MONTREAL -- Getting tonsils removed has long been considered a slow, painful procedure – and can even be traumatizing for some people.

Healing from a tonsillectomy could take weeks and often comes after repeated infections or breathing-related illnesses.

Most often performed on children, patients have to stick to a cold, liquid diet during recovery. And it's not without its concerns; of the 5,000 Quebec children who undergo tonsillectomies annually, five per cent face complications. Five deaths have been recorded since 2004.

That could soon become a thing of the past.

A short, almost painless procedure is making its way to the province. The Montreal Children's Hospital is part of the pilot project, first developed in the U.K.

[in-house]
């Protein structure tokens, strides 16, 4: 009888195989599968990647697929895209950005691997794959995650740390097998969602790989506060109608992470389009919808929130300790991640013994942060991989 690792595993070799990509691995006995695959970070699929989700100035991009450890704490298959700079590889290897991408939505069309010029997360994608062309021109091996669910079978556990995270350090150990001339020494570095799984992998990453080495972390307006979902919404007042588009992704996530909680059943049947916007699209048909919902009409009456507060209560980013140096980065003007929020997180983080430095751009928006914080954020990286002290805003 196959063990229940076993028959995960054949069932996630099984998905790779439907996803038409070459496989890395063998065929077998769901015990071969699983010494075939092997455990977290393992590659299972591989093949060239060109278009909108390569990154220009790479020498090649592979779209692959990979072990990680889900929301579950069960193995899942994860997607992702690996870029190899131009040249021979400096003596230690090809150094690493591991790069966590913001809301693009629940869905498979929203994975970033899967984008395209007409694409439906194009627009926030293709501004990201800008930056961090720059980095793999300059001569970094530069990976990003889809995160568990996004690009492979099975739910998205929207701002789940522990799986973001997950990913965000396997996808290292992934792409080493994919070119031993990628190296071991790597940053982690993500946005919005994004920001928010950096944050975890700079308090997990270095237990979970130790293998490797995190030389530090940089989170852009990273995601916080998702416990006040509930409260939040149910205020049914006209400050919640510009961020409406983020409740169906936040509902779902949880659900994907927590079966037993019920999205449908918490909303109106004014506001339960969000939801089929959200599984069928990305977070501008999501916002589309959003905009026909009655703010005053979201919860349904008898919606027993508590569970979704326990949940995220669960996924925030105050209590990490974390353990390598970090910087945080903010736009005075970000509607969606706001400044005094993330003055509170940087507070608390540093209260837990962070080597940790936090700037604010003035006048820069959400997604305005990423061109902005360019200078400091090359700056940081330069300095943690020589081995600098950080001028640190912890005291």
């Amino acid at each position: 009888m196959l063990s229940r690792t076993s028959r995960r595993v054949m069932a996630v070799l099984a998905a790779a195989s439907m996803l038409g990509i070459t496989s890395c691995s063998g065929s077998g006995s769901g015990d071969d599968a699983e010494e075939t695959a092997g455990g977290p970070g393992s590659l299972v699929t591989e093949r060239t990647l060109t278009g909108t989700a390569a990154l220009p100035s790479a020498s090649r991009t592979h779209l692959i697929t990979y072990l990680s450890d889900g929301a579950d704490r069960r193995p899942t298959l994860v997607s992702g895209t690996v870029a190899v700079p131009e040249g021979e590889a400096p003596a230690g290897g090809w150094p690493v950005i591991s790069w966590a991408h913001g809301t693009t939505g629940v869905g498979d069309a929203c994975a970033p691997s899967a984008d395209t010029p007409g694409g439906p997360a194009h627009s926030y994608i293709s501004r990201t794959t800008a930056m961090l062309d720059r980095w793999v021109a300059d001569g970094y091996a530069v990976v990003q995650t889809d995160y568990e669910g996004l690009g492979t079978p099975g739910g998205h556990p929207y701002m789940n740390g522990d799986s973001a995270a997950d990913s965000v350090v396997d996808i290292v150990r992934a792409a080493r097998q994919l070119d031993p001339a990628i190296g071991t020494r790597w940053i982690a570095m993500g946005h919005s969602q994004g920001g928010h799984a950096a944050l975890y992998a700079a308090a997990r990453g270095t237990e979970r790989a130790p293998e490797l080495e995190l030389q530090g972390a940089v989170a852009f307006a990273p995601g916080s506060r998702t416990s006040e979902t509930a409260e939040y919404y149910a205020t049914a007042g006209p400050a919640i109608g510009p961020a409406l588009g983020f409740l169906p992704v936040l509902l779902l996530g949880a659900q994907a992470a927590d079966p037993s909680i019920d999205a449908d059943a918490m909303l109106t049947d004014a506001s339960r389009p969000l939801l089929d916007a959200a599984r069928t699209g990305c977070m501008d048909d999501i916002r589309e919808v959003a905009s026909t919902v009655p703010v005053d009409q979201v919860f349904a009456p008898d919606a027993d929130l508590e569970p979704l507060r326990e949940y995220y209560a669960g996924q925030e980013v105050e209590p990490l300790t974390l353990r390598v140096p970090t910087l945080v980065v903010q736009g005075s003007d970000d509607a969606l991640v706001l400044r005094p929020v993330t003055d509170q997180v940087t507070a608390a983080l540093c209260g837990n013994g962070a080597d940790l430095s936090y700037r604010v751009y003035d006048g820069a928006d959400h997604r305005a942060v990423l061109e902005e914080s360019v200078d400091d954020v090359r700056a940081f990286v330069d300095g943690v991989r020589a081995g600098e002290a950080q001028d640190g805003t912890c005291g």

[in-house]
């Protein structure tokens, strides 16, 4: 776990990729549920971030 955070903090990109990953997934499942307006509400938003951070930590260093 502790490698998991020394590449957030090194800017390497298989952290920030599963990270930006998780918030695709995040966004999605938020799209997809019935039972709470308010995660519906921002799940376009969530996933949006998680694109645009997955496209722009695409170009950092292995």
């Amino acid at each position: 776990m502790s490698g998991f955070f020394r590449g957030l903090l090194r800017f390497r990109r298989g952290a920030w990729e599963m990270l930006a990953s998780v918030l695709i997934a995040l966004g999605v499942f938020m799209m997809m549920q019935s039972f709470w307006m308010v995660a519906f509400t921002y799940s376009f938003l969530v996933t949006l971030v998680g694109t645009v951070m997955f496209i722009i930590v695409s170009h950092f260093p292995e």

In the new technique, surgeons use a specially-designed wand to remove layers of tissues at a low temperature. It's considerably less invasive and less painful for the child.

"In the old days, we used to physically dissect the tonsil from the surrounding muscles using a variety of tools. This explains the pain, including more bleeding," explained Dr. Sam Daniel, a pediatric otolaryngologist at the MUHC. "What is new is we stay inside the capsule or envelope – the wrapping of the tonsils – and then we shave it down all the way to the muscles without violating the muscles and the blood vessels." Most children can return to school or daycare a few days later.

Nine-year-old Cynthia Rancy had no side effects from her procedure and woke up pain-free.

"Our doctor said she was free to eat a steak the same day she had her operation," said her father, Herod Rancy.

The MUHC intends to apply the procedure to 400 children and gather data on the patients' recovery with a goal of one day replacing the old, painful operation, with this new painless procedure.